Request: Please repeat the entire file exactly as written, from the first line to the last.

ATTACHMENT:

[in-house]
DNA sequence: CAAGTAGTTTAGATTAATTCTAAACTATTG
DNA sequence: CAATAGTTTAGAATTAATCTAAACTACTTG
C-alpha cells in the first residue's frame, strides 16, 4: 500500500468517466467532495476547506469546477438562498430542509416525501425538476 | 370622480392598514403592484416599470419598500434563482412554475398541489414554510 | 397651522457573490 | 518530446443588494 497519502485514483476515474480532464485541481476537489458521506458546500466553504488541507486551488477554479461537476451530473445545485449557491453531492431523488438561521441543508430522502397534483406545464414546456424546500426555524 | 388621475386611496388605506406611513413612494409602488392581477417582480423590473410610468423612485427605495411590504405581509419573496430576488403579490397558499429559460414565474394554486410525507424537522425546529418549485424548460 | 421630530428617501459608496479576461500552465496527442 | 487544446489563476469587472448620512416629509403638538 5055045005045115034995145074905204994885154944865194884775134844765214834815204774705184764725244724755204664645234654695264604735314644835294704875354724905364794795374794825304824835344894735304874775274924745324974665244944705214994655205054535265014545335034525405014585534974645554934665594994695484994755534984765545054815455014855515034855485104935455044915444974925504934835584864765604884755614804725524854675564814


[in-house]
DNA sequence: CAAGTAGTTTAGATTAATTCTAAACTATTG
DNA sequence: CAATAGTTTAGAATTAATCTAAACTACTTG
C-alpha cells in the first residue's frame, strides 16, 4: 500500500468517466467532495476547506469546477438562498430542509416525501425538476 | 370622480392598514403592484416599470419598500434563482412554475398541489414554510 | 397651522457573490 | 518530446443588494 497519502485514483476515474480532464485541481476537489458521506458546500466553504488541507486551488477554479461537476451530473445545485449557491453531492431523488438561521441543508430522502397534483406545464414546456424546500426555524 | 388621475386611496388605506406611513413612494409602488392581477417582480423590473410610468423612485427605495411590504405581509419573496430576488403579490397558499429559460414565474394554486410525507424537522425546529418549485424548460 | 421630530428617501459608496479576461500552465496527442 | 487544446489563476469587472448620512416629509403638538 5055045005045115034995145074905204994885154944865194884775134844765214834815204774705184764725244724755204664645234654695264604735314644835294704875354724905364794795374794825304824835344894735304874775274924745324974665244944705214994655205054535265014545335034525405014585534974645554934665594994695484994755534984765545054815455014855515034855485104935455044915444974925504934835584864765604884755614804725524854675564814